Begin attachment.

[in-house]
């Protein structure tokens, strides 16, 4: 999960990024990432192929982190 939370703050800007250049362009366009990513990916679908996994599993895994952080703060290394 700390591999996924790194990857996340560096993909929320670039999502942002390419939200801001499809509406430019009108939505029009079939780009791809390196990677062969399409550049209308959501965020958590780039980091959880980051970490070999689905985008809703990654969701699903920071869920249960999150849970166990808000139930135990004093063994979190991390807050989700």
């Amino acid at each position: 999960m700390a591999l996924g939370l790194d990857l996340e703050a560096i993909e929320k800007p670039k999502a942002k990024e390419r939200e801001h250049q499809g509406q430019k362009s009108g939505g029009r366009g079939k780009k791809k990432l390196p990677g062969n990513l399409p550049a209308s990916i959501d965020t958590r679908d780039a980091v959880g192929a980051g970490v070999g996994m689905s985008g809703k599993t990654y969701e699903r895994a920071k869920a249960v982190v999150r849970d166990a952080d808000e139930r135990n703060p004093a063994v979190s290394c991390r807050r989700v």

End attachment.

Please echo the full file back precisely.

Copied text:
[in-house]
């Protein structure tokens, strides 16, 4: 999960990024990432192929982190 939370703050800007250049362009366009990513990916679908996994599993895994952080703060290394 700390591999996924790194990857996340560096993909929320670039999502942002390419939200801001499809509406430019009108939505029009079939780009791809390196990677062969399409550049209308959501965020958590780039980091959880980051970490070999689905985008809703990654969701699903920071869920249960999150849970166990808000139930135990004093063994979190991390807050989700």
């Amino acid at each position: 999960m700390a591999l996924g939370l790194d990857l996340e703050a560096i993909e929320k800007p670039k999502a942002k990024e390419r939200e801001h250049q499809g509406q430019k362009s009108g939505g029009r366009g079939k780009k791809k990432l390196p990677g062969n990513l399409p550049a209308s990916i959501d965020t958590r679908d780039a980091v959880g192929a980051g970490v070999g996994m689905s985008g809703k599993t990654y969701e699903r895994a920071k869920a249960v982190v999150r849970d166990a952080d808000e139930r135990n703060p004093a063994v979190s290394c991390r807050r989700v």